This was the first Fassbinder film I saw when I actually worked as a projectionist in a High School Cinema Club in Tunisia, in the 1980´s. Our German language teacher brought films from the German Cultural Institute in Tunis and we discussed it after viewing. It was quite a challenge for a group of european and arab students. I hope it helped all of us.
I dismissed this film before it started. I went into it thinking of Sirk and Fassbinder's production style; how Sirk's elaborate Hollywood production values succeed in bringing you into that world of the melodrama. Here, Fassbinder has accomplished something different, but of equal impact, and with far less. This ebbs and flows between peaks and valleys of joy and sorrow. An utter heartbreaker and a new favorite.
Wonderful. The direction and visual style of this film is just really quite good. You can really sense the love that these two people share and everything that it means to them. Emmi's change once social pressures lessen is what makes this story so fascinating to me. It felt brutally real and definitely incredibly sad. The ending is also great. Not bad for my first Fassbinder! I'll have to watch much more.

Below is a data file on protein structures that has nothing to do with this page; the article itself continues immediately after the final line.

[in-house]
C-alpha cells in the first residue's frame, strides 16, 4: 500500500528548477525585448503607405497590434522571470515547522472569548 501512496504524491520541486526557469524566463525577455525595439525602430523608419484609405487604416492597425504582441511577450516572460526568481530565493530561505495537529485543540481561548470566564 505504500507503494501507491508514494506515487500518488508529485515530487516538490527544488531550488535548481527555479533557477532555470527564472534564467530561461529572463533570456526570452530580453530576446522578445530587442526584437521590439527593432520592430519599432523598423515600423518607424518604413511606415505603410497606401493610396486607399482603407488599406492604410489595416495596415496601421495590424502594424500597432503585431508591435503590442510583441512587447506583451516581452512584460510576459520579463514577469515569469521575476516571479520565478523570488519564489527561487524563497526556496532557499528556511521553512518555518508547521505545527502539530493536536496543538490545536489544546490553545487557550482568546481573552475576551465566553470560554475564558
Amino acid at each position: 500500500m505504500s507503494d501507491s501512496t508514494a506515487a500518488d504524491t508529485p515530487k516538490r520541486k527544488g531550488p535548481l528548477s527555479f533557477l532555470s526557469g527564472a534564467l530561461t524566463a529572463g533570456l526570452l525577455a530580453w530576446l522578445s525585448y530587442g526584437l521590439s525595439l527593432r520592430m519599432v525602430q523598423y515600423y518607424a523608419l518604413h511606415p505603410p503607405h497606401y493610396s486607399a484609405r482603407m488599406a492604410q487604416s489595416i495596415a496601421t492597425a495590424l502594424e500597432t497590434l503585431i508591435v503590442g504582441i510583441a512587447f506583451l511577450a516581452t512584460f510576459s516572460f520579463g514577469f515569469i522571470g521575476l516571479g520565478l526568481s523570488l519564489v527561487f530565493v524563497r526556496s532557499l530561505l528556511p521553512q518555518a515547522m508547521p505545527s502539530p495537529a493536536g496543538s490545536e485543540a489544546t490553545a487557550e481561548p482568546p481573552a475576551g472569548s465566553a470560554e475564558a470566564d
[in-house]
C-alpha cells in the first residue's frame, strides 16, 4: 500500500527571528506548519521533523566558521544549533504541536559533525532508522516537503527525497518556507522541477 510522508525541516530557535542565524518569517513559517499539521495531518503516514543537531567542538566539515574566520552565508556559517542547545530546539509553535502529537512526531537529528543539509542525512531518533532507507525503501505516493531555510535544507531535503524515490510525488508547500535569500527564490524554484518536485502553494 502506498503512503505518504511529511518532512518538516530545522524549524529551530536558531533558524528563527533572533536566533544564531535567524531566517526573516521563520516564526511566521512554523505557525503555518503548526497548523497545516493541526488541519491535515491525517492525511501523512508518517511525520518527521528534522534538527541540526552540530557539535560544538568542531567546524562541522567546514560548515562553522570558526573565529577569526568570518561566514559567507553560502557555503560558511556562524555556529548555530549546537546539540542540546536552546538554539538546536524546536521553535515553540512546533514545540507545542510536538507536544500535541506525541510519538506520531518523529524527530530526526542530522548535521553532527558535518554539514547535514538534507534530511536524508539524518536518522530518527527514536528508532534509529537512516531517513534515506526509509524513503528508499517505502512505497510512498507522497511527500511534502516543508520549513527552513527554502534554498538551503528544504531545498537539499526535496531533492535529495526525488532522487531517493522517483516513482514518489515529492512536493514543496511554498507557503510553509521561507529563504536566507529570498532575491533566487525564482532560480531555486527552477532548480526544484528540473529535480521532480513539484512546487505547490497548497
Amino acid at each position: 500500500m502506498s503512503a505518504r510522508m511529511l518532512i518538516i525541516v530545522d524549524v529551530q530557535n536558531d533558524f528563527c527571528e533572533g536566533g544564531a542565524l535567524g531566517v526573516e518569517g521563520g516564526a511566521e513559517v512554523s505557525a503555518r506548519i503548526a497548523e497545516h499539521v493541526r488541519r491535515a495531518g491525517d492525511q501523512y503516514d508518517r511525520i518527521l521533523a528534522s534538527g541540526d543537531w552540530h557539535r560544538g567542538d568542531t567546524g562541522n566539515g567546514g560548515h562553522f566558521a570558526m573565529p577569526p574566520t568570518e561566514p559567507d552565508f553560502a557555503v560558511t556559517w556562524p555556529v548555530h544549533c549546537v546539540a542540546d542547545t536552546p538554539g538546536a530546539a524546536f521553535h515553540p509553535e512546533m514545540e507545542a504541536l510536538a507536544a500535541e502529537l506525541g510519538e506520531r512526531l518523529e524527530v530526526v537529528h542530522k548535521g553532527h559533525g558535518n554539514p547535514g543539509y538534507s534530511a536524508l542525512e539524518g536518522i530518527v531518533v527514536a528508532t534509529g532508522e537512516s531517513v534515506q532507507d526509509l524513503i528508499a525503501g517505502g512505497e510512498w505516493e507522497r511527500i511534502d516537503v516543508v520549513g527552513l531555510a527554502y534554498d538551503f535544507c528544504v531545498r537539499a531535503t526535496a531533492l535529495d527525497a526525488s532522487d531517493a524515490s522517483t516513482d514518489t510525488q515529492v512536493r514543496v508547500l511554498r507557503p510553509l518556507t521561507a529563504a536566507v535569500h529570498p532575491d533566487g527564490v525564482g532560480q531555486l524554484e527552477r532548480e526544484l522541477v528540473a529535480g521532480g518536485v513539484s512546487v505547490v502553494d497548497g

A film that seems, in outline, as pure soap opera; countless moments in the screenplay that in any other context would seem laughably melodramatic are here handled with restraint and utter sincerity; the two lead actors are excellent, and it's a poetic, beautiful, deeply humane film, with understated and masterful direction by Fassbinder.
As in 'I Only Want You to Love Me', Fassbinder turns his hand here not only to melodrama but to didacticism; in lesser hands this material might have amounted to little more than an edifying moral tale providing uplift to self-satisfied bien-pensants. Instead it is shot through with a rich variety of anxieties -- social, personal, and political -- each brought to sad and vivid life via pitch-perfect performances.